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Neuropsychiatric impairment in Parkinson's Disease

Opinion ARTICLE

Front. Psychiatry, 23 June 2016 | https://doi.org/10.3389/fpsyt.2016.00110

Neuropsychiatric Symptoms in Parkinson’s Disease: Beyond Complications

  • Institute of Psychiatry, Psychology and Neuroscience, King’s College London, London, UK

Parkinson’s disease (PD) extends beyond movement to often encompass a range of psychiatric phenomena, such that it has been viewed as the prototypical neuropsychiatric disorder (1). While the movement disorder is primarily linked to a central dopamine deficit, neurodegenerative events in the main noradrenergic, serotoninergic, and cholinergic nuclei precede motor symptom onset, by a decade or longer (2, 3). Thus, the high prevalence of neuropsychiatric symptoms could be seen as the inexorable consequence of a multifaceted neuropathology, and some of these are, in fact, recommended by the EFNS/MDS-ES Task force as criteria to aid differential diagnosis (4).

Subtle tensions regarding the ontology of psychiatric phenomena in PD are nonetheless apparent in that they are variously referred to as symptoms, linking them directly to the disease, complications arising from treatments that target dopamine to alleviate motor symptoms, or more generally as dysfunction or impairment. This reluctant consensus most likely mirrors the evolving state of the science on the complex problem of resolving symptoms from complications in PD, which poses a number of challenges. Disabling motor impairment rules out the possibility of withdrawing medication in order to reveal the psychiatric sequelae of the disease unconfounded by it. Moreover, these behaviors may not be seen in newly diagnosed, drug naive patients due to their time course and the inherent heterogeneity of the disease. However, resolving the nosological status of psychiatric symptoms in a movement disorder, which fall between the remits of neurology and psychiatry, in an evidence-based manner and systematically integrating them into the framework of a disease of the brain with both motor and psychiatric manifestations arising from pervasive degenerative change is important. Delineating symptoms and differentiating them from complications in PD has clear implications for patients’ perceptions of their illness, their attributions, choices, and communication with clinicians, and, ultimately, effective clinical management.

Early psychiatric changes in people who go on to develop motor symptoms consistent with PD represent compelling candidates for the category of neuropsychiatric symptoms that stem from the disease itself.

Anxiety disorders (5, 6) and depression (7) may precede the onset of motor symptoms by one or even two decades and significantly increase the risk of a future PD diagnosis. In addition, some patients who experience on–off fluctuations in motor function also experience profound fluctuation in mood, which can rapidly change from depressed and suicidal to euphoric or even hypomanic (8). Mood swings are not reliably linked to dopaminergic dosing or motor symptom deterioration (9, 10), but are rather seen more often in patients with a pre-existing psychiatric history or concurrent use of psychiatric medication (11), suggesting these may in fact be part of a larger symptom constellation. Thus, while the general population prevalence of depression suggests that at least in some people with PD this will be comorbid and psychological and psychosocial factors may also be at play, convergent evidence indicates that for many others this will be accurately, and usefully, conceptualized as a symptom of PD. For some patients, mood disturbance predates motor symptoms and coincides chronologically with the degenerative changes in the locus coeruleus and raphe nuclei seen in the earliest Braak stages leading to early compromise on monoaminergic processes. Depression is the second highest quality-of-life predictor in PD (12), and, notably, patients who invoke PD as a major cause for their symptoms attribute these to perceived psychosocial effects related to their illness rather than its neurobiology (13). Such attributions and an emphasis on motor symptoms in patient reports and clinician investigations which often overlook non-motor symptoms (14) may contribute to their underdiagnosis and undertreatment (15).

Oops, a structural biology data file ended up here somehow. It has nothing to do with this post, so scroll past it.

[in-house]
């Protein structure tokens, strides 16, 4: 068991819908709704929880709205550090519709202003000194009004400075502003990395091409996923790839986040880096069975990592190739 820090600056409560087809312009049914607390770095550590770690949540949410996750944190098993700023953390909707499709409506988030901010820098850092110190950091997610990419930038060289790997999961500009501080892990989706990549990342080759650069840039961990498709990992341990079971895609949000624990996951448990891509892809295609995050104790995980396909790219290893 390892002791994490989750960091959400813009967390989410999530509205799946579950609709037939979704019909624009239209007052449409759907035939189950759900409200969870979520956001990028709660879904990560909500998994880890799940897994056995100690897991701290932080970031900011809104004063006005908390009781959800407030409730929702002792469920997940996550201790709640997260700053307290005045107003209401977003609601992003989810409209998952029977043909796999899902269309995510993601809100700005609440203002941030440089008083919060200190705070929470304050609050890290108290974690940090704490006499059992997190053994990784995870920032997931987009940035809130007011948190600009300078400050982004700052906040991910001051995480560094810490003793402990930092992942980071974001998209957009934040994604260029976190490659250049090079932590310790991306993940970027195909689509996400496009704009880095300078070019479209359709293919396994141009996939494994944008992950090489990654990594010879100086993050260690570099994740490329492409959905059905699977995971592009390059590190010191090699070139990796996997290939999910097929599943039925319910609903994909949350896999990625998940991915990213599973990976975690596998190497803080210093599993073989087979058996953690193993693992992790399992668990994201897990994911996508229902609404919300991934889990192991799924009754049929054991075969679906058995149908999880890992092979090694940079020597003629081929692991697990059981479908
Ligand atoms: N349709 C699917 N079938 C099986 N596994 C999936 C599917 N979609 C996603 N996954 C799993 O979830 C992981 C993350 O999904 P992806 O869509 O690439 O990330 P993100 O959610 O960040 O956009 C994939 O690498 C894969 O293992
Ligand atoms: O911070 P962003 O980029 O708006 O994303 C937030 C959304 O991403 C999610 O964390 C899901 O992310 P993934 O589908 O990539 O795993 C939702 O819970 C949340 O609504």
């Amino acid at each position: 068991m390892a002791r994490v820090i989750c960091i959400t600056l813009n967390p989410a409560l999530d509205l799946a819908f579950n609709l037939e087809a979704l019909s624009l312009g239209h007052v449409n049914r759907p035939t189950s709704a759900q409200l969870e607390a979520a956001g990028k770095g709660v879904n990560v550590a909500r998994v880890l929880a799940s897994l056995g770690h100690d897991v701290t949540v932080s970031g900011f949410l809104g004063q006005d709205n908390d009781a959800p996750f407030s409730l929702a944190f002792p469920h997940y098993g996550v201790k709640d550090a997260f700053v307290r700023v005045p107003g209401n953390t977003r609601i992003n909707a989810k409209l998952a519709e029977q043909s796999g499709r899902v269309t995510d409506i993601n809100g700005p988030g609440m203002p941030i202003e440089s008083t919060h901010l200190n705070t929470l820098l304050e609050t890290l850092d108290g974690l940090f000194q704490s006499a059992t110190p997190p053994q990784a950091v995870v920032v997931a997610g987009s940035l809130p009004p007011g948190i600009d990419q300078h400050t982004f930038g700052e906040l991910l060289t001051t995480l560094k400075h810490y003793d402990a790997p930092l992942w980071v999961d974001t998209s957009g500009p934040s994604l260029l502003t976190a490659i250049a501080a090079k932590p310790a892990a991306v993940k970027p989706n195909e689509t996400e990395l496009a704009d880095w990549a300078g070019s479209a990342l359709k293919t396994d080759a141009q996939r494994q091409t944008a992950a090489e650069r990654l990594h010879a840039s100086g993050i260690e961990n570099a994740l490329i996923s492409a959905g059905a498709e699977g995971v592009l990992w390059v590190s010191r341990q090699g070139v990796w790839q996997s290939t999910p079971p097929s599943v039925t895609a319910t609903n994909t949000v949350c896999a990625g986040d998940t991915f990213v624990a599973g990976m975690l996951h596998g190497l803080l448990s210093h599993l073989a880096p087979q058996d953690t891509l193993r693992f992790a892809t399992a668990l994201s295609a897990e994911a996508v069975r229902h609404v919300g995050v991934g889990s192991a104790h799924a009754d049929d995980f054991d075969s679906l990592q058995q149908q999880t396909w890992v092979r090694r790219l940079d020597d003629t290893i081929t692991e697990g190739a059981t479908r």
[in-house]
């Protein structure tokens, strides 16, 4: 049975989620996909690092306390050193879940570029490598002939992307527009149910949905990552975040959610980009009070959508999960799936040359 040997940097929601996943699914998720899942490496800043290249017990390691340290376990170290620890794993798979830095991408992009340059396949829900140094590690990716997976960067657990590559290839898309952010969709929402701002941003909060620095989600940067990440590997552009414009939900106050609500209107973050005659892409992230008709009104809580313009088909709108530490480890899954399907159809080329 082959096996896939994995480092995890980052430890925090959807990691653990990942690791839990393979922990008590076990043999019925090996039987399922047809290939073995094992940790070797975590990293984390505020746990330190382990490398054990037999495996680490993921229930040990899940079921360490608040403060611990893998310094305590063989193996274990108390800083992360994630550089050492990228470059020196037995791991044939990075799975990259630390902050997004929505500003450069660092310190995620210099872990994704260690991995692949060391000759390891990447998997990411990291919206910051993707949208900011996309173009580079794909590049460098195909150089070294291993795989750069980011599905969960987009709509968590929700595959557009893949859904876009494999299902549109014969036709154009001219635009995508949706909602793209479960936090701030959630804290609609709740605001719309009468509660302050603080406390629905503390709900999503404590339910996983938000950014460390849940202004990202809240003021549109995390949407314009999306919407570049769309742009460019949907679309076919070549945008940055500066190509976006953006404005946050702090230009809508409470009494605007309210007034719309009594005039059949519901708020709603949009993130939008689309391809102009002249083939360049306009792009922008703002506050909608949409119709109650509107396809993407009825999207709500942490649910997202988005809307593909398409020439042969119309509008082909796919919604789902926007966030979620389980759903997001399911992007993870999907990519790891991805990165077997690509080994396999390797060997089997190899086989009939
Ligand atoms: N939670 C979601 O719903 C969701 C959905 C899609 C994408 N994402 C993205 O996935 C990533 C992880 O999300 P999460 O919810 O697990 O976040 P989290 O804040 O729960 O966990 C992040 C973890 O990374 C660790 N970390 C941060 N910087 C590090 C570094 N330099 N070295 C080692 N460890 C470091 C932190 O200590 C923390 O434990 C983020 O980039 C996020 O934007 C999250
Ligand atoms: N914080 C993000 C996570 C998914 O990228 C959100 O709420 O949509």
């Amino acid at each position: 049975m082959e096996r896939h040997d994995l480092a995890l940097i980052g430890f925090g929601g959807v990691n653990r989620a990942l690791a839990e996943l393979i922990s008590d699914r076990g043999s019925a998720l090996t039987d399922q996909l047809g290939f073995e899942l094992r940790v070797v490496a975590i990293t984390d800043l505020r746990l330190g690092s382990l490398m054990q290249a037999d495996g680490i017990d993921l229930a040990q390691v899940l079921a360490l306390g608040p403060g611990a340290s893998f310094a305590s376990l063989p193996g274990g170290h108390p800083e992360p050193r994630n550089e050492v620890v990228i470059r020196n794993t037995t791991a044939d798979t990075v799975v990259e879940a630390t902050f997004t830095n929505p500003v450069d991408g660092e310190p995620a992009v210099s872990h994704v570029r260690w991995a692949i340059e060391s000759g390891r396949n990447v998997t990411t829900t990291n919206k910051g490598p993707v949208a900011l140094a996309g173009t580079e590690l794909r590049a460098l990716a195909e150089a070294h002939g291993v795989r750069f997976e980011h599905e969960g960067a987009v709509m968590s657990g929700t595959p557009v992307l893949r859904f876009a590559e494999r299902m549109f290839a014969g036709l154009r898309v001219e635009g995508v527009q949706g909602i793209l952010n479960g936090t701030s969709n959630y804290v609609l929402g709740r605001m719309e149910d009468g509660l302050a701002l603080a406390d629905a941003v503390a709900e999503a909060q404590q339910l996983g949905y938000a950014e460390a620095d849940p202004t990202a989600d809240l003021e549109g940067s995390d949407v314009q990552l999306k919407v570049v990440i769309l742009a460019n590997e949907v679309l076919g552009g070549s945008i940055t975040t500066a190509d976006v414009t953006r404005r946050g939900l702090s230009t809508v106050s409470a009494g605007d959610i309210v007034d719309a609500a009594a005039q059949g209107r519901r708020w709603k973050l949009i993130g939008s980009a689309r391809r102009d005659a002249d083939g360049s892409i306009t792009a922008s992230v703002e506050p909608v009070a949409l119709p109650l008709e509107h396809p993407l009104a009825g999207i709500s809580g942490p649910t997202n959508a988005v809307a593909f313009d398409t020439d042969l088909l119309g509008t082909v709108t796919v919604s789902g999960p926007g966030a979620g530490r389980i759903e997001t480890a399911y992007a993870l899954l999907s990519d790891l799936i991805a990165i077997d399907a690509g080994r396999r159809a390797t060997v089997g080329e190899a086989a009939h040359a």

REM sleep behavior disorder (RBD) is another prodromal symptom of PD indicative of a synucleinopathy, where noradrenergic deficits in particular, arising due to the degeneration of the locus coeruleus, appear to play an important role (16).

Conversely, symptoms also emerge in the course of the heterogeneous progression of PD. While dementia appears in some patients at the end of a long disease course, in others, this profound cognitive decline occurs relatively early on. The early features of cognitive decline leading to dementia, namely, early visuospatial and memory deficits associated with posterior cortical compromise and evidence of cholinergic dysfunction (17), appear to be distinct from the more prevalent pattern of mild cognitive impairment in the form of executive deficits that mirror monoaminergic dysfunction (18). Thus, profound cholinergic deficits, amyloid and synuclein aggregates contribute to dementia [for review, see Ref. (19)] and demarcate it as a distinct neuropsychiatric symptom within the heterogeneity of cognitive impairment seen in PD.

Other psychiatric changes remain less well understood as symptoms arising from the disease or complications due to medication or a combination of both. Yet, some inferences are possible. For example, episodes of delirium in PD can be linked to anticholinergic medication, in which case these can be considered an iatrogenic complication. However, in some patients, delirium is a symptom mirroring neurotransmitter dysregulation and linked, in particular, with serum anticholinergic activity (20). Although the cholinergic, dopaminergic as well as inflammatory changes [for review, see Ref. (21)], which are thought to underlie delirium in PD, are ill-specified, distinguishing an event that might resolve quickly once a drug is removed from a recurrent pattern indicative of an underlying disease process is important in informing clinical management. This is a particularly salient consideration in the case of delirium episodes, the ensuing hysteresis in recovery to previous levels of functioning, and the robust association with accelerated cognitive decline and mortality in the elderly (22).